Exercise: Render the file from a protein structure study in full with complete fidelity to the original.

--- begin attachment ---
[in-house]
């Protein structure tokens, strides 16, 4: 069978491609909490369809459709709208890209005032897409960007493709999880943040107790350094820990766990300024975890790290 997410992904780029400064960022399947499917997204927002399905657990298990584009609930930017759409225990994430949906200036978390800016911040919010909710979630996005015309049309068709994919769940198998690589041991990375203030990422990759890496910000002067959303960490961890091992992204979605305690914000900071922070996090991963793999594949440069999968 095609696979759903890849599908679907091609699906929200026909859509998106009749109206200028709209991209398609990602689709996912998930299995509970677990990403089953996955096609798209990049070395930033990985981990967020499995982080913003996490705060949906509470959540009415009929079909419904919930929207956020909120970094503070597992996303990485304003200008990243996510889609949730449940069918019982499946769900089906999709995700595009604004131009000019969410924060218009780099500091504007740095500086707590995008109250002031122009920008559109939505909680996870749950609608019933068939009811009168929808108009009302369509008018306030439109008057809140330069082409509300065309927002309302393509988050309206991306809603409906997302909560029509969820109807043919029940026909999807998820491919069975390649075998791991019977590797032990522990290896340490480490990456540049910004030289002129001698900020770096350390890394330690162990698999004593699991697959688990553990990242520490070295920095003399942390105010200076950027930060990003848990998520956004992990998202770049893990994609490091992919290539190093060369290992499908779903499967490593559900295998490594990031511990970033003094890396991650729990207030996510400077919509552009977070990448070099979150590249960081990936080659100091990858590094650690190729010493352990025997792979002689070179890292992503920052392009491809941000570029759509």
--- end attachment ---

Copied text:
[in-house]
């Protein structure tokens, strides 16, 4: 069978491609909490369809459709709208890209005032897409960007493709999880943040107790350094820990766990300024975890790290 997410992904780029400064960022399947499917997204927002399905657990298990584009609930930017759409225990994430949906200036978390800016911040919010909710979630996005015309049309068709994919769940198998690589041991990375203030990422990759890496910000002067959303960490961890091992992204979605305690914000900071922070996090991963793999594949440069999968 095609696979759903890849599908679907091609699906929200026909859509998106009749109206200028709209991209398609990602689709996912998930299995509970677990990403089953996955096609798209990049070395930033990985981990967020499995982080913003996490705060949906509470959540009415009929079909419904919930929207956020909120970094503070597992996303990485304003200008990243996510889609949730449940069918019982499946769900089906999709995700595009604004131009000019969410924060218009780099500091504007740095500086707590995008109250002031122009920008559109939505909680996870749950609608019933068939009811009168929808108009009302369509008018306030439109008057809140330069082409509300065309927002309302393509988050309206991306809603409906997302909560029509969820109807043919029940026909999807998820491919069975390649075998791991019977590797032990522990290896340490480490990456540049910004030289002129001698900020770096350390890394330690162990698999004593699991697959688990553990990242520490070295920095003399942390105010200076950027930060990003848990998520956004992990998202770049893990994609490091992919290539190093060369290992499908779903499967490593559900295998490594990031511990970033003094890396991650729990207030996510400077919509552009977070990448070099979150590249960081990936080659100091990858590094650690190729010493352990025997792979002689070179890292992503920052392009491809941000570029759509």